The shofar's many voices

How a few notes of the ram's horn span the whole of human history


Rosh Hashanah is almost upon us. 5774 has been a difficult year, riven by conflict and cacophonous with lies, half-truths and hostility. Like many others, the Jewish people are desperate to draw a line under the past and make a new start.

One might hope to find in the rituals and prayers of Rosh Hashanah something that would help us to do this But the central part of the day, its most important and essential ritual, is not the prayers, nor the white vestments, nor dipping an apple in honey. No, the action that sets us up for the year ahead is the blowing of the shofar –- making a noise with a horn (Numbers 29:1).

We are given a glimpse of the essence of this strange commandment in the blessing that we say for it, thanking God for sanctifying us with His commandments and instructing us lishmo'a kol shofar, to "hear the voice of the shofar".

Many commentators link this term to the description of the shofar being blown at Mount Sinai to herald the giving of the Torah (Exodus 19:19). The same phrase, kol shofar, occurs there. But we can go deeper still, and understand this shofar sound as the culmination and conclusion of other kolot, other voices that have preceded it in the Torah.

Let us take a quick tour of voices in the Torah and see what we find. The first voice is an awesome one, the sound of God's terrible majesty. God Himself walks through the Garden of Eden, and Adam and Eve hear "the voice of God" as He walks (Genesis 3:8). But they have sinned. The mere sound of God's glory strikes fear into their hearts and prompts them to hide, overwhelming and annulling the voice of sin which tempted them (Genesis 3:17).

The next voices which we hear are pleas for justice in a troubled world. Cain kills Abel, and God reproves Cain: "The voice of the blood of your brother is crying out to Me from the ground" (Genesis 4:10). Kind-hearted Abraham steels himself to listen to Sarah's voice as she insists that Abraham's son Ishmael be driven out for bad conduct (Genesis 21:9-12). But God listens to the voice of Ishmael as he cries out in thirst, because Ishmael has not yet sinned and deserves to be saved (29:17).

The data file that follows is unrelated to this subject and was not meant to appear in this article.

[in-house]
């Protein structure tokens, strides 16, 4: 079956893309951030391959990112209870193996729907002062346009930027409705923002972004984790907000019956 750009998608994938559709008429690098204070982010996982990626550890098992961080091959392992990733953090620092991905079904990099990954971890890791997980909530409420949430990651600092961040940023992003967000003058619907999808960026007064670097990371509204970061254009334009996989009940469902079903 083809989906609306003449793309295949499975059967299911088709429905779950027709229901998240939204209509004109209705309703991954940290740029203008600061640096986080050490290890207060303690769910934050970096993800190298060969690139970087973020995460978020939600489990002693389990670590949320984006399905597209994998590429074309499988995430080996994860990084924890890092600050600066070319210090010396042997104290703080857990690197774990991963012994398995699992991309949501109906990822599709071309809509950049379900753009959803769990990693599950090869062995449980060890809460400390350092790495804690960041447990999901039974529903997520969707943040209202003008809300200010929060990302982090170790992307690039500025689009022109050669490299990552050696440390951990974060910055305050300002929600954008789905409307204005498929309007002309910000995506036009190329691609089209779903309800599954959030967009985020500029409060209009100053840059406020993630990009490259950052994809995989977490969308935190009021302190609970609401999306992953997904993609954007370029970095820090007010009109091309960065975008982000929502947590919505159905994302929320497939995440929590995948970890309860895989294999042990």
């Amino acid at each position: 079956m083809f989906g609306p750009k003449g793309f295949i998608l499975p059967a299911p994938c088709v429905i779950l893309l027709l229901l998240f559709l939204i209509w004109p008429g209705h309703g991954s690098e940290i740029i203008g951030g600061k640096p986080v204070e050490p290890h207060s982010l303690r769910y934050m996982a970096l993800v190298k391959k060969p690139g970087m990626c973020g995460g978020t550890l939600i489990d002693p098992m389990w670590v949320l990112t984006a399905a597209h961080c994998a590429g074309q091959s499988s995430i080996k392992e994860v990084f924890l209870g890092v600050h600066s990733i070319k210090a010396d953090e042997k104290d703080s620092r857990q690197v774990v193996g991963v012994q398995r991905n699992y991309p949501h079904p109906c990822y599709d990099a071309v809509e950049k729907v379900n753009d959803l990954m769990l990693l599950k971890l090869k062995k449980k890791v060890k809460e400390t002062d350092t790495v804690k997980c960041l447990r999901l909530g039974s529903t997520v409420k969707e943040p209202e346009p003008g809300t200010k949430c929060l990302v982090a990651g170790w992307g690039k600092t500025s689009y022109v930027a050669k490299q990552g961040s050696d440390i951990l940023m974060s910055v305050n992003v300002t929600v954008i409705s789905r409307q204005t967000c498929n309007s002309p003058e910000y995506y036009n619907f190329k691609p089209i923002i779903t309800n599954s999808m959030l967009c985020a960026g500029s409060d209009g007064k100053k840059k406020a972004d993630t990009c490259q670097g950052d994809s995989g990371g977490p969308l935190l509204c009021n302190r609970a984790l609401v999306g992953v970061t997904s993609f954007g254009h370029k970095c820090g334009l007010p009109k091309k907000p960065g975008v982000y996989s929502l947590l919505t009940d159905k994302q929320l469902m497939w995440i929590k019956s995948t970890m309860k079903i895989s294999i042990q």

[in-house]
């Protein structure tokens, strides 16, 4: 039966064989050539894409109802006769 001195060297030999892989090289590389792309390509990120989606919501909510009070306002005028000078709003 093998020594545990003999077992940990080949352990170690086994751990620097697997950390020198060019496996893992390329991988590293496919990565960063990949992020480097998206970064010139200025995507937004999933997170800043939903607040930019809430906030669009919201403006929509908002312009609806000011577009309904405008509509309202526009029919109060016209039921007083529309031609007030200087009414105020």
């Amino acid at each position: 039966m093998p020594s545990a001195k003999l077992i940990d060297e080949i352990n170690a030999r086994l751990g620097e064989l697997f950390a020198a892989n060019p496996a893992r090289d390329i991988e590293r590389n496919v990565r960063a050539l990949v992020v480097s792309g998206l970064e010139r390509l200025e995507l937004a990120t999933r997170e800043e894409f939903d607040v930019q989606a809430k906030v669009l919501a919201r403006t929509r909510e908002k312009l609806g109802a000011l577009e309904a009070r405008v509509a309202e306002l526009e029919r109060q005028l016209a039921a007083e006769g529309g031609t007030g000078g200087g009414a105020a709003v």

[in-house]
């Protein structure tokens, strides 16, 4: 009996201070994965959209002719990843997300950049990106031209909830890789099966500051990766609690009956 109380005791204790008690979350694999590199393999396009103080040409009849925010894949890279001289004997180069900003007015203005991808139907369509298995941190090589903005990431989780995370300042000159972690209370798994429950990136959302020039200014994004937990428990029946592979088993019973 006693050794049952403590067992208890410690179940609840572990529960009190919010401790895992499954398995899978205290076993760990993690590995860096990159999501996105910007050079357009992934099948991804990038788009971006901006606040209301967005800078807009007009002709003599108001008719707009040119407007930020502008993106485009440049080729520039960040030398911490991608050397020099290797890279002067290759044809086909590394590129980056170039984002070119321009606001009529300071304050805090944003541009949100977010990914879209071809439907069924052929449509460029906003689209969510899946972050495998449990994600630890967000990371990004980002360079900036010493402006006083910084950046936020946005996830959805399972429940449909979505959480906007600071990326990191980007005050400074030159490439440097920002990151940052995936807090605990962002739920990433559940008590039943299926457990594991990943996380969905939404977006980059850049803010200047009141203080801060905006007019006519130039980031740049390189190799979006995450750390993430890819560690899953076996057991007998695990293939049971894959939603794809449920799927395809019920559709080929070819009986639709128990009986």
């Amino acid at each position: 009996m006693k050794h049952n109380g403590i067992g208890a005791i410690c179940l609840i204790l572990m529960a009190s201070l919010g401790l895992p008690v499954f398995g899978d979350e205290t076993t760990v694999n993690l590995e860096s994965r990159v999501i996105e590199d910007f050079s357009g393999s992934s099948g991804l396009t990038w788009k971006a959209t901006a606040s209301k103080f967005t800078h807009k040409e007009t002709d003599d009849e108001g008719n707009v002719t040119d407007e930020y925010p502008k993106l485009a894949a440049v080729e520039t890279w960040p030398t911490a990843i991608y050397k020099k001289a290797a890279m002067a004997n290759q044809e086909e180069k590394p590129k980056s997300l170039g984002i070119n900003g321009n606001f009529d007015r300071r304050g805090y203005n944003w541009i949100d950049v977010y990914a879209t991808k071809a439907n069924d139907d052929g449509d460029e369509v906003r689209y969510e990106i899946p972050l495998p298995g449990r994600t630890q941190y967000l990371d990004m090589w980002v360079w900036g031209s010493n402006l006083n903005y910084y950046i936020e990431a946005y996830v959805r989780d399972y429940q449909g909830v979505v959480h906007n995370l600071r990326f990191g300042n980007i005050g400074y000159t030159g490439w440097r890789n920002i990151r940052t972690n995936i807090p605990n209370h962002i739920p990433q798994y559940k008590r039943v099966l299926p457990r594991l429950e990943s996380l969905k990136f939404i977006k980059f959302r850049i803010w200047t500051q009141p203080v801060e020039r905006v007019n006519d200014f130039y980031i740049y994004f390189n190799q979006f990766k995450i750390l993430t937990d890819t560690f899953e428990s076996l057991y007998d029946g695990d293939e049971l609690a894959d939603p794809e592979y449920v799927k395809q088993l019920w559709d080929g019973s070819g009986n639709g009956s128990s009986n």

After this, the voices change.

Blind Isaac is served food by his son Jacob, and he comments, "The hands are the hands of Esau, but the voice is the voice of Jacob" (Genesis 27:22). Jacob's respectful voice reveals that he is a truly worthy son, that it would be fair for him to be Isaac's spiritual heir.

The next voice is the news of Joseph's brothers arriving in Egypt (Genesis 45:16). Their reconciliation with their brother is complete and the Jewish people are reassembled for the next steps in their epic journey through history: slavery and exodus.

And finally the voice of the shofar is heard, announcing that God is coming to make the Israelites His eternal people.

Look at what the voices do. They lament error and injustice in a broken world. They confront difficulty and they seek to change it. Ultimately they succeed, celebrating truth, justice and fraternal reconciliation. The final, triumphant voice is the voice of the shofar, proclaiming that the world is ready for God's return for the first time since the Eden debacle.

On Rosh Hashanah, as we start a new year, we hear the voice of the shofar and we reflect on the voices that preceded it. We see that our society is dysfunctional. As a species, we humans shrink from the divine presence, embarrassed about our exploitation, our unfairness, our treachery and violence. Cries of injustice ascend from one continent after another. But we also recall that there are voices of courtesy, respect, fairness and peace that will succeed the voices of hate and lies, and that, ultimately, we will hear God's voice as He returns to us.

How far we have come in our understanding of the shofar! This sound is not dumb and inarticulate. It sums up the whole span of human history, frankly admitting that we have made mistakes and reminding us that there is hope for our desperate world.

As a start for a new year, it is just what we need.

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